Instead of listening to his lectures, we should all be clear about what the Prime Minister is delivering—a longer recession than the United States or the eurozone, the fastest rise in unemployment since records began and the worst public sector deficit in British peacetime history. When will the Prime Minister understand the need for change? Should that change not start with his acknowledging properly and apologising for the mistakes that have led this country to that position? Is it not time to start now, with “Sorry”?

The Prime Minister: I will deal with each point in turn, but is the central point not that, in the face of a global recession, unemployment and a loss of output, alone in Europe and alone in the rest of the world, isolated even from the Conservative party in Europe, the Conservatives’ only response to the recession is to cut public services and public spending, except for the £200,000 that 3,000 people will get in inheritance tax?

Our priorities are to raise the pension for everyone, which we are doing; to raise child benefit for everyone, which we have done; and to ensure a VAT cut for everyone. The Conservative party’s policy is a £2 billion tax cut for the smallest number of people in Britain—the 3,000 people who will benefit from an inheritance tax cut. Is it not time for the Conservatives to face up to the fact that their policy is a 6p a week cut in the licence fee for the many and a £200,000 cut in inheritance tax for the few? Usually in times of difficulty, the few who have money help the many; only the Conservative party says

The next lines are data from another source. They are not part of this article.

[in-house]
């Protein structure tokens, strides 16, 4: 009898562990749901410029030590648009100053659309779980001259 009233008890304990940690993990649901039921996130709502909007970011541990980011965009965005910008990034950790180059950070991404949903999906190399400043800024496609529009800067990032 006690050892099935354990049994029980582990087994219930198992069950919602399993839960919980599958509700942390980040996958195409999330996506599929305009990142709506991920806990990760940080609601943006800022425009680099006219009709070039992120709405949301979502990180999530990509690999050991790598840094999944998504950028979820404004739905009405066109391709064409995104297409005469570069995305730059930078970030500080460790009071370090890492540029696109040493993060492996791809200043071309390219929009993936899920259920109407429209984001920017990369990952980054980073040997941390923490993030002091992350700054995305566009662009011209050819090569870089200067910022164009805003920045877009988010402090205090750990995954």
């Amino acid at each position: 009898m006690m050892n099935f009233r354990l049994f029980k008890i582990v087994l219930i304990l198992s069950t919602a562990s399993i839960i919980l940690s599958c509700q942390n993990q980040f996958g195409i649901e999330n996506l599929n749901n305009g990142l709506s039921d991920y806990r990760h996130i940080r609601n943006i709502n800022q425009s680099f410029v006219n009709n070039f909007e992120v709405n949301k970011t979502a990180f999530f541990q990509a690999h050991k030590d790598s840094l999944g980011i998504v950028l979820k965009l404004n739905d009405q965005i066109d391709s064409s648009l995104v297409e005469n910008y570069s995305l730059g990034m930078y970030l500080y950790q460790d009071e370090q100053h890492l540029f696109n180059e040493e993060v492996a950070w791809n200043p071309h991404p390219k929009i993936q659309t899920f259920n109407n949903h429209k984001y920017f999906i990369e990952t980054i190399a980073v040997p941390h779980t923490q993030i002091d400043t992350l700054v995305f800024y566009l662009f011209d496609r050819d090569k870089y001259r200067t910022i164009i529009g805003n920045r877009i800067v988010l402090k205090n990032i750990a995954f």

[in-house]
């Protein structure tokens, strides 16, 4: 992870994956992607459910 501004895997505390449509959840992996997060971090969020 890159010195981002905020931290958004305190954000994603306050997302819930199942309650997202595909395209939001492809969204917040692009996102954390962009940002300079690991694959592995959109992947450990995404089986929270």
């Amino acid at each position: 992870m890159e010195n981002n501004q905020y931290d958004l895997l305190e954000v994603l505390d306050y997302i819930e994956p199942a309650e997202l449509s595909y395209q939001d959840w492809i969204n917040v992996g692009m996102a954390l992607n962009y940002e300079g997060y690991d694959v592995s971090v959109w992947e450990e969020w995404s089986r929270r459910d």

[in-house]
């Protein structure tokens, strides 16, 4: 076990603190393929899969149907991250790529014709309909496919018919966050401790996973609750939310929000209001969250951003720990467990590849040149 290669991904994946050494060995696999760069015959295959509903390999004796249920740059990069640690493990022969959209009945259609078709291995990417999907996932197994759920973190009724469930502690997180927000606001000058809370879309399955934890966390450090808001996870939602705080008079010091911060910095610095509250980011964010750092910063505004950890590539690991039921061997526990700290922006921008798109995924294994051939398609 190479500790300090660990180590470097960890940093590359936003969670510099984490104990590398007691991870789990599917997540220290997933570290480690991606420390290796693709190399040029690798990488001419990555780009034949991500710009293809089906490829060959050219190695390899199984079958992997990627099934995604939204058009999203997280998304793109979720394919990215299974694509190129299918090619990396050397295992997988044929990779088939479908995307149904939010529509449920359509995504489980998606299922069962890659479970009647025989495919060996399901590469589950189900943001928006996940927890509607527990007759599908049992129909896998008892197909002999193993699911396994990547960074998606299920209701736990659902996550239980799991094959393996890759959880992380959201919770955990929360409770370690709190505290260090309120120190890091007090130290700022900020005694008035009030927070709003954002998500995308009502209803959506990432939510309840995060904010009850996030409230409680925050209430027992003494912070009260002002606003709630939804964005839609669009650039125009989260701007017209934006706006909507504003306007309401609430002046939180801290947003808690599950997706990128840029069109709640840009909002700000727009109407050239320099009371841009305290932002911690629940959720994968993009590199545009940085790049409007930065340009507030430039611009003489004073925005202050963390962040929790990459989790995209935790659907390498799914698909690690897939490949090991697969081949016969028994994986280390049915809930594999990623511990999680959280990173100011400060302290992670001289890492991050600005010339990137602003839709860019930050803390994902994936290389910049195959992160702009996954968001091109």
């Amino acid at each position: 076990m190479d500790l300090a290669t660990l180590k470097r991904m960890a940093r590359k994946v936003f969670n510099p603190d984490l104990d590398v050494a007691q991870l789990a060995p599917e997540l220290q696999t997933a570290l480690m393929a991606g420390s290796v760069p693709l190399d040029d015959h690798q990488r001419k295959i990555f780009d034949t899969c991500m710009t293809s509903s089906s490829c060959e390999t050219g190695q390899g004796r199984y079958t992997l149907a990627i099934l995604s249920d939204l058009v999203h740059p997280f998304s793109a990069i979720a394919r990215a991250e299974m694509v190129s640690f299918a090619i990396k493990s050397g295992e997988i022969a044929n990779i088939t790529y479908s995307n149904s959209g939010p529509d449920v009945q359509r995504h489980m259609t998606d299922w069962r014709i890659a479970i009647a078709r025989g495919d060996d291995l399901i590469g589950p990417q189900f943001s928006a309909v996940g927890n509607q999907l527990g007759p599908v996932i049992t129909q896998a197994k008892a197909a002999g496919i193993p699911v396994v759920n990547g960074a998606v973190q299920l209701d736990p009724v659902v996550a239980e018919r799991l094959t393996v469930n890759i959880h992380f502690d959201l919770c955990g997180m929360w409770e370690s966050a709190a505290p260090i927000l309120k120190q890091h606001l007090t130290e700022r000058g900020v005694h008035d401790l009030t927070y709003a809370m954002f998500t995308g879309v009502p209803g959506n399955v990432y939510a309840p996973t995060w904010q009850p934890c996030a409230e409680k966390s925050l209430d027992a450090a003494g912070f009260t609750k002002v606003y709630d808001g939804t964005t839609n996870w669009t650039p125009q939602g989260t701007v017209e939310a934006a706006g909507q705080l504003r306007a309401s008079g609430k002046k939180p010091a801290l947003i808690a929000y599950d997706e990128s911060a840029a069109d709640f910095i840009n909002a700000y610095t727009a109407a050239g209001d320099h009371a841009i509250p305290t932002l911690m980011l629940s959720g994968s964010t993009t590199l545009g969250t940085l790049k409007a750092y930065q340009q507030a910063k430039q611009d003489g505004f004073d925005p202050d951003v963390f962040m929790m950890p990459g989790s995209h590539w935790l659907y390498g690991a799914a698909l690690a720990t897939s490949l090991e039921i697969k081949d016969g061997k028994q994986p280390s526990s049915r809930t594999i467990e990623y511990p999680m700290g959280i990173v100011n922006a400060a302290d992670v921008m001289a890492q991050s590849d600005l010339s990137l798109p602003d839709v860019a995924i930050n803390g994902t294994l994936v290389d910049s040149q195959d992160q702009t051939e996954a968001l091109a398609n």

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that, in times of difficulty, the many should come to the aid of the few. [Interruption.] What am I on about? I am on about the Conservative policy, which Conservative Members say is a priority. At a time of crisis, they say that there is nothing for pensions, nothing for child benefit, nothing for public services except cuts, but tell us today that they are going ahead with an inheritance tax cut, which will help 3,000 people and give them £200,000 each. At least the shadow shadow Chancellor spotted that that was a difficulty, but he is not here because he is so out of synch with the Conservative party. He disagrees on VAT, the married couple’s allowance, Europe, and now the inheritance tax cut. The Conservative party is out of touch with the rest of the country. [Interruption.] They will have to face up to that one day—their priority is an inheritance tax cut for the few, whereas ours is to help the many.

As to trade—[Hon. Members: “Hooray.”] I know that the Conservatives are grateful that we have moved off what I will be coming back to in a minute. As to trade, we are working with the developing countries to see whether we can get a trade deal, but I have to tell the right hon. Gentleman that the problem is not Britain or Europe. The problem on the trade deal—as he would see, if the Conservatives were serious about it and if they wanted to face up to it—is that we have to get an agreement between America and India on very difficult and sensitive negotiations, which we are trying to move forward.